New Genetic Risk Factors for Stroke Determined
New genetic risk factors for stroke have been identified, thereby tripling the number of gene regions known to affect stroke risk, according to a study published online ahead of print March 12 in Nature Genetics. Researchers conducted a multiancestry genome-wide-association meta-analysis in 521,612 individuals (67,162 with stroke) and discovered 22 new stroke risk loci, bringing the total to 32. In addition, the investigators found shared genetic variation with related vascular traits (eg, blood pressure, cardiac traits, and venous thromboembolism) at individual loci and using genetic risk scores and linkage-disequilibrium-score regression. Several loci had distinct association and pleiotropy patterns for etiological stroke subtypes. Eleven new susceptibility loci indicate mechanisms not previously implicated in stroke pathophysiology. The researchers prioritized risk variants and genes through bioinformatics analyses using functional datasets.
Malik R, Chauhan G, Traylor M, et al. Multiancestry genome-wide association study of 520,000 subjects identifies 32 loci associated with stroke and stroke subtypes. Nat Genet. 2018 Mar 12 [Epub ahead of print].
MS Medication Withdrawn Because of Safety Concerns
Citing concerns about safety, Biogen and AbbVie announced March 2 that they will be withdrawing daclizumab (Zinbryta) from worldwide markets. Daclizumab has known risks, so it was usually prescribed only for people with relapsing multiple sclerosis who had tried two or more other medications that had not worked well enough. Reports of inflammatory encephalitis and meningoencephalitis led the European Medicines Agency to initiate an Article 20 referral procedure. In such referrals, a medicine or class of medicines are scientifically assessed because of concerns over safety or quality. However, Biogen and AbbVie concluded that, because of the complex nature of these reports and how few patients were taking daclizumab, it would be difficult to characterize the nature of the medication’s harms and benefits, so the companies instead have decided to withdraw the medication from the market.
Many Elderly Patients With Epilepsy Receive Interacting Treatments
Many elderly patients with epilepsy receive combinations of nonepilepsy drugs (NEDs) and antiepileptic drugs (AEDs) that could interact, according to a study published February 7 in Epilepsia. Researchers retrospectively analyzed 2008–2010 Medicare claims for a random sample of beneficiaries age 67 and older. Prevalent cases had a diagnosis of epilepsy and took one or more AEDs. Incident cases had no seizure or epilepsy claim codes or AEDs in the preceding 365 days. Interacting pairs of AEDs and NEDs were identified by literature review. Logistic regression models were used to examine factors affecting the likelihood of interaction risk. Interacting drug pairs affected NED efficacy in 24.5% of incident cases and 39% of prevalent cases. Combinations affected AED efficacy in 20.4% of incident cases and 29.3% of prevalent cases.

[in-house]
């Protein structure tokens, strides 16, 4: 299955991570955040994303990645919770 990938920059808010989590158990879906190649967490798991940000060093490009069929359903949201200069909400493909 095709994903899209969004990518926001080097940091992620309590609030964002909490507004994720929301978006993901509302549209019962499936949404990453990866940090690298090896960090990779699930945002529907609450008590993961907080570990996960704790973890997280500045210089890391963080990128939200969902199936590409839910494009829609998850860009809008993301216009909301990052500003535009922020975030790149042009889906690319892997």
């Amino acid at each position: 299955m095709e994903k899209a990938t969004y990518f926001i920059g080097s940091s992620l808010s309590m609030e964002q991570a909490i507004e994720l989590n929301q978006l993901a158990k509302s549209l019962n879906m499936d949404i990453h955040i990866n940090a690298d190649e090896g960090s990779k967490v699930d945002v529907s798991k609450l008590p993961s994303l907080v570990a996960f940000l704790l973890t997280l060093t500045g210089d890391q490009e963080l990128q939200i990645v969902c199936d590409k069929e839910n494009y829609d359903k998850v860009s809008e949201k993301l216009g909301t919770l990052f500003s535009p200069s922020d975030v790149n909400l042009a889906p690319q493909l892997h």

Faught E, Szaflarski JP, Richman J, et al. Risk of pharmacokinetic interactions between antiepileptic and other drugs in older persons and factors associated with risk. Epilepsia. 2018;59(3):715-723.
Are Physically Fit Women at Reduced Risk for Dementia?
High cardiovascular fitness in midlife is associated with decreased risk of subsequent dementia, according to a study published online ahead of print March 14 in Neurology. Physicians examined a population-based sample of 1,462 women ages 38 to 60 in 1968. A subsample of 191 women with an average age of 50 took a maximal ergometer cycling test to measure their peak cardiovascular capacity. Over the following 44 years, participants were tested for dementia six times. By 2012, 44 of the women developed dementia. Approximately 5% of the highly fit women developed dementia, compared with 25% of moderately fit women, and 32% of the women with low fitness. The highly fit women were 88% less likely to develop dementia than the moderately fit women.
Hörder H, Johansson L, Guo X, et al. Midlife cardiovascular fitness and dementia: A 44-year longitudinal population study in women. Neurology. 2018 Mar 14 [Epub ahead of print].
Data on Geriatric TBI May Be Inadequate
Many older adults with traumatic brain injury (TBI) respond well to aggressive management and rehabilitation, which suggests that age and TBI severity alone are inadequate prognostic markers, according to a study published online ahead of print February 15 in the Journal of Neurotrauma. Researchers reviewed the literature on incident TBI sustained in older adulthood. They found few geriatric-specific TBI guidelines to assist with complex management decisions and concluded that TBI prognostic models do not perform optimally in this population. Major barriers in management of geriatric TBI include underrepresentation of older adults in TBI research, lack of systematic measurement of preinjury health that may predict outcome and response to treatment, and lack of geriatric-specific TBI common data elements. Investigators need to develop more age-inclusive TBI research protocols, said the authors.